The hardest part of any prix fixe menu is choosing three courses while observing the paramount rule of dining with friends: no one duplicates an item. We lucked out there because there were so many appealing choices to work from.

For starters, we had a sensational salad of watercress, house bacon and pickled cauliflower in champagne vinaigrette, turkey liver mousse to die for (the grilled bread was just a way to get it to our mouths) and a savory bleu cheesecake with honey that made Holmes, who'd never even heard of such a thing, a believer in savory cheesecakes.

Please, I made my first savory cheesecake when Clinton was eating Big Macs in the White House and people joke about my kitchen? Get with the program, man.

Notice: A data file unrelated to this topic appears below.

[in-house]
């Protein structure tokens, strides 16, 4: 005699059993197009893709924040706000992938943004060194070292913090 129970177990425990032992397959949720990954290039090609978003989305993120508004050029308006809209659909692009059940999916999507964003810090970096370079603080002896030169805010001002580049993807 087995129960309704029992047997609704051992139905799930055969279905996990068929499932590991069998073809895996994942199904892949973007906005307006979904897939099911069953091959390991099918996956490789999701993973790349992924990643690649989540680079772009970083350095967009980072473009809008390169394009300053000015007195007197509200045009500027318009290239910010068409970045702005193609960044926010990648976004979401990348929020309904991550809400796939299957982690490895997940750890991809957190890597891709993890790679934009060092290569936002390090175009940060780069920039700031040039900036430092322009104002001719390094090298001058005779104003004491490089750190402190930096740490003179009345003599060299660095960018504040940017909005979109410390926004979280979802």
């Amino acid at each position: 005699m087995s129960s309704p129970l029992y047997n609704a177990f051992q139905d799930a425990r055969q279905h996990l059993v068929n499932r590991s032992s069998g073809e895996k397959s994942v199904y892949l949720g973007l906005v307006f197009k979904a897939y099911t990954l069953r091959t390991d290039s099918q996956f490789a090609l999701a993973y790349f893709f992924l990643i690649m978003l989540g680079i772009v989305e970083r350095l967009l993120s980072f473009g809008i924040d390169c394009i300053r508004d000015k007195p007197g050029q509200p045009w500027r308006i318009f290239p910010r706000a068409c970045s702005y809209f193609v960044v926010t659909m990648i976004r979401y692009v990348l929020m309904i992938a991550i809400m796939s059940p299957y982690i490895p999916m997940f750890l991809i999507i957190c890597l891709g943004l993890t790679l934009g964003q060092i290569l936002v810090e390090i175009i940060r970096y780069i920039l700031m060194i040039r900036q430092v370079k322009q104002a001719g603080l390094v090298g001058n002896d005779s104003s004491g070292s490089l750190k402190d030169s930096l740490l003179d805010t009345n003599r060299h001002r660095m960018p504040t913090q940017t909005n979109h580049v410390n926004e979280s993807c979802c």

I hadn't gotten together with Holmes and Beloved since the first week of August, so there were plenty of updates on both our sides to discuss. Holmes shared stories and Beloved showed photos from their trek to St. Michaels, Maryland, where they'd done some memorable eating and drinking at an Italian trattoria called Limoncello that they highly recommended.

Don't talk to me about Limoncello unless it's in Sorrento, Italy where the best lemons in the world grow and Limoncello was birthed. I've only been once, but I'm ready to go back any time.

Alas, conversation was derailed when our entrees showed up. He-man Holmes had chosen London Broil and was soon crying uncle about how good it was but how large the portion size. My crispy-skinned pecan-smoked chicken thighs got a nice sweetness from apple slaw, but I could also appreciate the well-cooked black beans and rice that shared the plate.

But top prize went to Beloved's melt-in-your-mouth steelhead trout over creamy polenta and peas, a wondrous combination I intend to return for so I can eat the whole thing rather than just have a couple bites.